The Interpretation of Plurilingual Tax Treaties

Theory, Practice, Policy

Richard Xenophon Resch
Wissenschaftliche Arbeiten


Based on an analysis of 3,844 tax treaties, the Vienna Convention on the Law of Treaties and its Commentaries (VCLT), and case law of various domestic and international courts.

The current orthodoxy maintains that courts are not required to compare all language texts of a plurilingual treaty but may rely on a single one for cases of routine interpretation. This view is erroneous, in violation of the VCLT, and the source of treaty misapplication; taxpayers are ill-advised to pay attention only to the text in their own language.

In daily practice, the issue is of great relevance: almost three-quarters of the well over 3,000 concluded tax treaties are plurilingual. The BEPS MLI escalates complexity because it modifies a large number of treaties having texts in various languages. This study aims to (1) help diminish treaty misapplication through abandonment of the current orthodoxy, (2) show that sole reliance on prevailing texts is available as a pragmatic alternative in line with the VCLT, and (3) provide policy recommendations how residual cases may be eliminated.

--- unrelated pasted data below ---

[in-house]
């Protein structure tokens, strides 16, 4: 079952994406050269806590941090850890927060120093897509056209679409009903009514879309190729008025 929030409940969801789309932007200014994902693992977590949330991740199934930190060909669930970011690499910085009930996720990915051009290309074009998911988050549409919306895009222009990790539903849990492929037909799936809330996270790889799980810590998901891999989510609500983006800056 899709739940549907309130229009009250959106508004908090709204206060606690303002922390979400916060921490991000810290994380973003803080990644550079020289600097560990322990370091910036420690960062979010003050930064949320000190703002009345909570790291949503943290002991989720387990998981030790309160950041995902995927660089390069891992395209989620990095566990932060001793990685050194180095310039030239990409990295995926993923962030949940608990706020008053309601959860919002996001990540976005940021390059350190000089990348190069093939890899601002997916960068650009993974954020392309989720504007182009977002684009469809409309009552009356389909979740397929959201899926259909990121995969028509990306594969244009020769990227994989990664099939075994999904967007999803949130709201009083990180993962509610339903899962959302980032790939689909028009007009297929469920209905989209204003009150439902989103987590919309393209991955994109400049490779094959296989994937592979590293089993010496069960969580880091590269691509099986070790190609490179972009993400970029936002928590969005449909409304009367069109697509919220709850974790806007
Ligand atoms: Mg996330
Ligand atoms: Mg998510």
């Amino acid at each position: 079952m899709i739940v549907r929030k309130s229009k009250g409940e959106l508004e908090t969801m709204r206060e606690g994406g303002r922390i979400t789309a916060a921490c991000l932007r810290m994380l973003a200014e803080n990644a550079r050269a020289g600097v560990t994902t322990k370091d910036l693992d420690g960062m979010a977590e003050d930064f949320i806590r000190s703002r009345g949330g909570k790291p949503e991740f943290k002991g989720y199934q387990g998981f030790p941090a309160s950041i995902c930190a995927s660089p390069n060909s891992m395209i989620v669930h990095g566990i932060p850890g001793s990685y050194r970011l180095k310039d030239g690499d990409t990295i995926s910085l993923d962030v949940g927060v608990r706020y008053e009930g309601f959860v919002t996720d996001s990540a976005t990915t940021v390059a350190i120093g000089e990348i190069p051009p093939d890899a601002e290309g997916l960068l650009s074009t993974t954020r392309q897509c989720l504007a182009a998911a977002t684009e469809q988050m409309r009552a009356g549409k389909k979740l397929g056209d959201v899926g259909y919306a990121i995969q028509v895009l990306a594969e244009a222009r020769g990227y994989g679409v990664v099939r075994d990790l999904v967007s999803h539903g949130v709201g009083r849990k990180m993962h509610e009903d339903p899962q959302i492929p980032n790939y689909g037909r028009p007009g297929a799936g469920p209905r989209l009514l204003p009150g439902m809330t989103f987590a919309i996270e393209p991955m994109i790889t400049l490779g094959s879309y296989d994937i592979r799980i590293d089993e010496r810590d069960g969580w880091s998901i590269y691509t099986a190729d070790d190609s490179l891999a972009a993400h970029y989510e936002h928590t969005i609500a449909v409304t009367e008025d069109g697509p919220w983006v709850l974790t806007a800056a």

To support these goals, this study seeks to provide conclusive arguments and useful data to policy makers, treaty negotiators, judges, practitioners, and scholars. Its analysis of all tax treaty final clauses is intended to help both taxpayers and courts interpreting tax treaties in practice. The general arguments presented in this book are however not limited to tax treaties, since similar issues play a role in the interpretation of other treaties, for example, in the field of foreign investment regulation.